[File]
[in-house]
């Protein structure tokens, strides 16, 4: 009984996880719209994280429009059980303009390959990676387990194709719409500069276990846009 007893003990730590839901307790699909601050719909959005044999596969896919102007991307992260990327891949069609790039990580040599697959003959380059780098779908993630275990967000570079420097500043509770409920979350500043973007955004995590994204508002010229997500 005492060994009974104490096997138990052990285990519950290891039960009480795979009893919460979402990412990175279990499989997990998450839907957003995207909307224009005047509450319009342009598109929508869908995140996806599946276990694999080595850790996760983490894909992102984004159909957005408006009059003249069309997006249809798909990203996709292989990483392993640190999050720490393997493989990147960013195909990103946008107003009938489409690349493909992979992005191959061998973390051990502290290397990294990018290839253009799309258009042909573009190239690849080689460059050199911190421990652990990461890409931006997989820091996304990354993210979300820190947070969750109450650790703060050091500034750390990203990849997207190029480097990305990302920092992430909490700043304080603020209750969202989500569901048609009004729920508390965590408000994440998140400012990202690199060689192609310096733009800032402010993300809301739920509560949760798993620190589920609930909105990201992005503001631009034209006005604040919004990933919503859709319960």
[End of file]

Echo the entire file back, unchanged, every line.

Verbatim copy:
[in-house]
């Protein structure tokens, strides 16, 4: 009984996880719209994280429009059980303009390959990676387990194709719409500069276990846009 007893003990730590839901307790699909601050719909959005044999596969896919102007991307992260990327891949069609790039990580040599697959003959380059780098779908993630275990967000570079420097500043509770409920979350500043973007955004995590994204508002010229997500 005492060994009974104490096997138990052990285990519950290891039960009480795979009893919460979402990412990175279990499989997990998450839907957003995207909307224009005047509450319009342009598109929508869908995140996806599946276990694999080595850790996760983490894909992102984004159909957005408006009059003249069309997006249809798909990203996709292989990483392993640190999050720490393997493989990147960013195909990103946008107003009938489409690349493909992979992005191959061998973390051990502290290397990294990018290839253009799309258009042909573009190239690849080689460059050199911190421990652990990461890409931006997989820091996304990354993210979300820190947070969750109450650790703060050091500034750390990203990849997207190029480097990305990302920092992430909490700043304080603020209750969202989500569901048609009004729920508390965590408000994440998140400012990202690199060689192609310096733009800032402010993300809301739920509560949760798993620190589920609930909105990201992005503001631009034209006005604040919004990933919503859709319960």